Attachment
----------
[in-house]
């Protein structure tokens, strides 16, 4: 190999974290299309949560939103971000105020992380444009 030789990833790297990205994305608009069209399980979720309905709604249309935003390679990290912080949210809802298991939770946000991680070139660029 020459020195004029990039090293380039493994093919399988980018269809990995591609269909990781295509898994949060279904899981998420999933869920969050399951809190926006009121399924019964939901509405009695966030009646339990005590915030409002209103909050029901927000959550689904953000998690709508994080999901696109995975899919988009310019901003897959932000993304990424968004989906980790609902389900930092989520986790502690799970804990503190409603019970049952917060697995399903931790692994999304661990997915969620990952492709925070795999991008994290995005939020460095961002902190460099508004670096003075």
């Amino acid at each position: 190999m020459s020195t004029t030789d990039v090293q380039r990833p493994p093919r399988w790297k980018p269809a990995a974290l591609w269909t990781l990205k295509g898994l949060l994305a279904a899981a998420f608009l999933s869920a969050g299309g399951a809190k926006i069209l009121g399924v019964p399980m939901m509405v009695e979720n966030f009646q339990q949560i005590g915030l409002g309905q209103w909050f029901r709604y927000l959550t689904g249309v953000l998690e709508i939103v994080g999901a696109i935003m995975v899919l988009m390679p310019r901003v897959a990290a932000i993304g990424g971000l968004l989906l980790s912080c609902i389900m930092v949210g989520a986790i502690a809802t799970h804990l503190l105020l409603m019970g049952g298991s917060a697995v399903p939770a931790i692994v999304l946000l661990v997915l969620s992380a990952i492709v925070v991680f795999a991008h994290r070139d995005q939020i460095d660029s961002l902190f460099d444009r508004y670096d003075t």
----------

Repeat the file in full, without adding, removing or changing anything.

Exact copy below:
[in-house]
């Protein structure tokens, strides 16, 4: 190999974290299309949560939103971000105020992380444009 030789990833790297990205994305608009069209399980979720309905709604249309935003390679990290912080949210809802298991939770946000991680070139660029 020459020195004029990039090293380039493994093919399988980018269809990995591609269909990781295509898994949060279904899981998420999933869920969050399951809190926006009121399924019964939901509405009695966030009646339990005590915030409002209103909050029901927000959550689904953000998690709508994080999901696109995975899919988009310019901003897959932000993304990424968004989906980790609902389900930092989520986790502690799970804990503190409603019970049952917060697995399903931790692994999304661990997915969620990952492709925070795999991008994290995005939020460095961002902190460099508004670096003075």
């Amino acid at each position: 190999m020459s020195t004029t030789d990039v090293q380039r990833p493994p093919r399988w790297k980018p269809a990995a974290l591609w269909t990781l990205k295509g898994l949060l994305a279904a899981a998420f608009l999933s869920a969050g299309g399951a809190k926006i069209l009121g399924v019964p399980m939901m509405v009695e979720n966030f009646q339990q949560i005590g915030l409002g309905q209103w909050f029901r709604y927000l959550t689904g249309v953000l998690e709508i939103v994080g999901a696109i935003m995975v899919l988009m390679p310019r901003v897959a990290a932000i993304g990424g971000l968004l989906l980790s912080c609902i389900m930092v949210g989520a986790i502690a809802t799970h804990l503190l105020l409603m019970g049952g298991s917060a697995v399903p939770a931790i692994v999304l946000l661990v997915l969620s992380a990952i492709v925070v991680f795999a991008h994290r070139d995005q939020i460095d660029s961002l902190f460099d444009r508004y670096d003075t």